In addition, on Tuesday, China’s Supreme People’s Court issued the “Work Plan for the Full Implementation of the Socialist Core Values in Judicial Interpretation (2018-2023),” which, for the next five years, is to serve as a guiding opinion for the judicial interpretation of the court. It seems that the Xi Jinping Thought on Socialism with Chinese Characteristics for a New Era, also known as Xi Jinping Thought, is no longer propaganda, but is a major basis for the future of legal and judicial development.

Source: Radio Free Asia, September 18, 2018
https://www.rfa.org/mandarin/yataibaodao/renquanfazhi/hj-09182018103501.html

People’s Daily on CCP’s Comprehensive Leadership in Education

A recent official People’s Daily editorial re-emphasized the Chinese Communist Party’s leadership role in the education sector.

Chinese President Xi Jinping delivered an “important speech at the National Education Conference.” “Starting from the overall development of the party and the state, he emphasized the importance of strengthening the party’s leadership in doing a good job in education and gave clear mandates on strengthening the party’s overall leadership in education.”

“To achieve the Party’s comprehensive leadership over education, ideological and political leadership is the number one issue. Marxism is the fundamental guiding ideology for the party and the country. We must always adhere to the guiding position of Marxism and carry out ideological and political work throughout the entire process of school education and administration, so that education becomes a strong battleground for upholding the party’s leadership.”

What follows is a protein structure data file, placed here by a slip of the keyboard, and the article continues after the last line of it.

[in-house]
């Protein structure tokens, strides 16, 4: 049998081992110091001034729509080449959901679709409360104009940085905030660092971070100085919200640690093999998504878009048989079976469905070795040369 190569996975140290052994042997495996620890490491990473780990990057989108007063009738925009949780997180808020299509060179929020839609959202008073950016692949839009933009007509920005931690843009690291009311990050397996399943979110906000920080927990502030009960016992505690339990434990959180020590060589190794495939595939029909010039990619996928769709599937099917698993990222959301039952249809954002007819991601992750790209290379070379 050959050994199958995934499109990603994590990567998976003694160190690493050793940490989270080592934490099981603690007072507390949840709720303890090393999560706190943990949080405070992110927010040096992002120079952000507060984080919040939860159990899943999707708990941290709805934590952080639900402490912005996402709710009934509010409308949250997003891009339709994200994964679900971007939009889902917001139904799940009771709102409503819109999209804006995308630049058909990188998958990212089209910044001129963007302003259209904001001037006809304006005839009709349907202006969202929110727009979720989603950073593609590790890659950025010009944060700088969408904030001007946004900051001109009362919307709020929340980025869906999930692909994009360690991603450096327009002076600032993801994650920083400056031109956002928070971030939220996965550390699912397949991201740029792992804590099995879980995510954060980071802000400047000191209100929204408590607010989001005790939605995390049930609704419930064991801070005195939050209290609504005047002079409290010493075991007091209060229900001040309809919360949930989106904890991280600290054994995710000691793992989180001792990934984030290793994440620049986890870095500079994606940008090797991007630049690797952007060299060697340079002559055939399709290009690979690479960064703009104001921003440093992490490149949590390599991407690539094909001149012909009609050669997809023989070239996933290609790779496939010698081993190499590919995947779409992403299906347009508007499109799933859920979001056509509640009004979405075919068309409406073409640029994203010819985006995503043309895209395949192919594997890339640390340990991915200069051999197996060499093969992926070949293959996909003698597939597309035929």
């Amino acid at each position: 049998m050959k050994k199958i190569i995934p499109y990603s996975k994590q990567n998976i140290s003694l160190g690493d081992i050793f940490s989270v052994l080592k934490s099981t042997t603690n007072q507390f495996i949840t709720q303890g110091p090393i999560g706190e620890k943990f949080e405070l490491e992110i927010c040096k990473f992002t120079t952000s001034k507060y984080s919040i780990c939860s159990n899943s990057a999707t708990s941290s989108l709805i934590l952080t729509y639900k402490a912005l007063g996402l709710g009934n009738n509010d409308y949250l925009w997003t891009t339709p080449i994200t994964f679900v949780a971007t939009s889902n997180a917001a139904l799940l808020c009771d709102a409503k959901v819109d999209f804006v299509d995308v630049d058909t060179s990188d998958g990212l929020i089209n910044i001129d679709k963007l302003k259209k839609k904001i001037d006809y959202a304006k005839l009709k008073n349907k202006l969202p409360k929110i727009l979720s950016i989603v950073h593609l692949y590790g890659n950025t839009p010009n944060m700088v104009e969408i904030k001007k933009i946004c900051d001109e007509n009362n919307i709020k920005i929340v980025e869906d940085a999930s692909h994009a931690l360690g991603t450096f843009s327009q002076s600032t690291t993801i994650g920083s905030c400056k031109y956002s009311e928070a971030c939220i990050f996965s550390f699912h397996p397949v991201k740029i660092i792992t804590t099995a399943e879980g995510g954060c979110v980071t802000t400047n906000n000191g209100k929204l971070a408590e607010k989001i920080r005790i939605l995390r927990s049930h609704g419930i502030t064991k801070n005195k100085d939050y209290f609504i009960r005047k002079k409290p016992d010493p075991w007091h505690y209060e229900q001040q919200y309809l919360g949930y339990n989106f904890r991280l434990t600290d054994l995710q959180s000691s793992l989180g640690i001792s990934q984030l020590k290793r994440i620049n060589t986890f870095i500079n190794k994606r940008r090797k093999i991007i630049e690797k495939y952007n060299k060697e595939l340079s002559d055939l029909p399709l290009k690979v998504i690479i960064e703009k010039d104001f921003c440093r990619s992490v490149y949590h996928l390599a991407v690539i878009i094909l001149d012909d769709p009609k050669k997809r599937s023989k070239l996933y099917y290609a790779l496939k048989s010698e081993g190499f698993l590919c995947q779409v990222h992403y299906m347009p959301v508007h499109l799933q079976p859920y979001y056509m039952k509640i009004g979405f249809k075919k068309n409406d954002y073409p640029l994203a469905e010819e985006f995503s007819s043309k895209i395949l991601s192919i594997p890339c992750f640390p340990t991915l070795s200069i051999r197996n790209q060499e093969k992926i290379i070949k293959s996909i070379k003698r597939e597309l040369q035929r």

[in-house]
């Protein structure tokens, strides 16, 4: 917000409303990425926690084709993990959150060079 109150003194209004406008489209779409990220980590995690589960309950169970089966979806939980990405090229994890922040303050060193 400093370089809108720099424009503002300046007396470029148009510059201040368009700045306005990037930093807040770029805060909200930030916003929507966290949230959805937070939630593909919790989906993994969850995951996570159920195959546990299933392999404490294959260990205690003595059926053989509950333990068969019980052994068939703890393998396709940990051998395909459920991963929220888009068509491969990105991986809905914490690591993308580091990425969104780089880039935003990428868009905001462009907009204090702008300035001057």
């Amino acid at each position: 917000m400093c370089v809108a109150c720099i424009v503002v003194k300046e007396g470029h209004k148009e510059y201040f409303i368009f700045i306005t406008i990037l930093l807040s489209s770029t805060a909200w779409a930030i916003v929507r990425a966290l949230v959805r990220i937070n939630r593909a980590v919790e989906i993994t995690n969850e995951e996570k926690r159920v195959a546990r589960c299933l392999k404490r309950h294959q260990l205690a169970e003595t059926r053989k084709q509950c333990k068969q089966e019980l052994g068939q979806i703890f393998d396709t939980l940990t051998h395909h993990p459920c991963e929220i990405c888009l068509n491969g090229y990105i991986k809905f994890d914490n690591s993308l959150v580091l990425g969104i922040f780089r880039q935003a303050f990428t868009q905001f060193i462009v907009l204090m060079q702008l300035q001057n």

“To uphold the party’s leadership over the cause of education, the key is the details. Whether the party’s leadership can be effectively achieved depends on whether the party’s organizations in the education sector are sound and perfect and whether the Party’s development work is well done. Party organizations at all levels and schools must take the school’s party development work as a basic skill. The party’s education policy ought to be fully implemented in every aspect of school work.”

Source: People’s Daily, September 18, 2018
http://paper.people.com.cn/rmrb/html/2018-09/18/nw.D110000renmrb_20180918_2-02.htm

One Third of U.S. Companies in China Postponing or Cancelling Investment Plans

Well-known online Chinese news site Sina recently reported on a study report that the American Chamber of Commerce in China just published. The report shows that the tariff war between China and the United States has impacted two thirds of the U.S. companies in China. The next wave affecting US$200 billion in tariffs on Chinese imports will bring the impact scope to above 70 percent. Most of the impacted areas involve cost increases (47.1 percent) and reduced demand (41.8 percent). Around one third of those surveyed U.S. companies plan to postpone or cancel investment plans. Also, around one third of the companies will adjust supply chains. The most popular countries for the new suppliers are Southeast Asian counties and Indian subcontinent countries. The survey was conducted around the beginning of September. Over 430 Chamber member companies responded. Around 61 percent of these companies are in the manufacturing industry.

Source: Sina, September 13, 2018
http://finance.sina.com.cn/roll/2018-09-13/doc-ihkahyhw6731235.shtml